Microsoft's reported 'Spartan' browser will be lighter, more flexible than Internet Explorer

Instead of revamping Internet Explorer for the launch of Windows 10, a new report claims Microsoft plans to start from scratch with a new browser, dubbed "Spartan."

Mary Jo Foley of ZDNet reported Monday that Spartan could ship alongside Internet Explorer 11 in Windows 10, due sometime in the latter half of 2015. The purpose of Spartan is twofold, Foley reports: first, as a lightweight alternative to IE, but with the foundation for third-party extensions; and as a marketing "do-over" for Internet Explorer, to do away with Internet Explorer's legacy once and for all.

Finally, Foley suggests that eventually Spartan could debut on alternative platforms like iOS and Android, much like the Bing search app can replace the search widget on Android devices, for example. 

Technically, the browser will use Microsoft's Chakra JavaScript engine and Microsoft's Trident rendering engine (not WebKit), according to Foley. But the more interesting aspect is probably Microsoft's marketing thrust.

In aggregate, Microsoft's Internet Explorer is still the most popular browser in the world, holding steady at 58 percent of the user base throughout all of 2014, according to NetApplications. Google's Chrome is steadily climbing, however, from 16.4 percent to over 20 percent at the end of November. (Opera and Firefox are steadily losing share.)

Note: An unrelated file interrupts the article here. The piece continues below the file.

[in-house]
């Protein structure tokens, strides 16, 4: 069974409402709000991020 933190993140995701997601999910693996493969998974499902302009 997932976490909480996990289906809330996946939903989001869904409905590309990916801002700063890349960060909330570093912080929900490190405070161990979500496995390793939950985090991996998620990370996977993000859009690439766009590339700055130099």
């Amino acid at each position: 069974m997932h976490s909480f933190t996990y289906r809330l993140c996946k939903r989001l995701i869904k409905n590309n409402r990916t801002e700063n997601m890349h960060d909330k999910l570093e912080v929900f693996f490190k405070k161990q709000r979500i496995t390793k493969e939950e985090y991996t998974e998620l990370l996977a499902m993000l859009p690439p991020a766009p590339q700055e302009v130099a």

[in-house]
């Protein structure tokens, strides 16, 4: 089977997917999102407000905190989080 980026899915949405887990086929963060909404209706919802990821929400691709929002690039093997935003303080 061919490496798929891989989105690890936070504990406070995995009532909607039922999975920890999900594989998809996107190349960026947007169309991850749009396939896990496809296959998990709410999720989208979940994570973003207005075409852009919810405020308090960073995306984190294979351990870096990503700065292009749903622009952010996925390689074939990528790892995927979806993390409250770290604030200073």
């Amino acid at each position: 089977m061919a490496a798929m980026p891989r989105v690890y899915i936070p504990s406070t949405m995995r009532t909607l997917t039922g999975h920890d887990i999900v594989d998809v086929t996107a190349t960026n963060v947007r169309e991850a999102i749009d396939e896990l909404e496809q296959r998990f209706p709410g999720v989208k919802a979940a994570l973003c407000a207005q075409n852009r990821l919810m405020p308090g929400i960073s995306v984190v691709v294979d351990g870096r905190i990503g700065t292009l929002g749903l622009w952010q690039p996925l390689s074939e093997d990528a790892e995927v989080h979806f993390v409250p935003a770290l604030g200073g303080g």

But Microsoft still seems determined to pick at the scab of its legacy browsers, with a video campaign mocking "the browser you loved to hate" and similar exercises. (IE 6 still stands as one of the 25 worst tech products ever invented.) Chrome developed as an alternative to Microsoft's conservatism in standards adoption, and Chrome still stands atop IE in terms of support for HTML5 standards. Nevertheless, most would argue that IE has substantially improved from prior versions, even if some techies pooh-pooh using it in favor of an alternative. 

It would seem, however, that Microsoft might be best served by making Spartan a choice in upcoming tech previews, then settling on a single browser for future versions. Assuming that Spartan lives up to what Foley says are its promises--lightweight, standards-compliant, available on multiple platforms--then Microsoft could launch Spartan as Apple launched OS X: a radical revamp, yes, but one with enormous benefits as a foundation for future development. We'll be interested to see what strategy Microsoft pursues.


Mark Hachman

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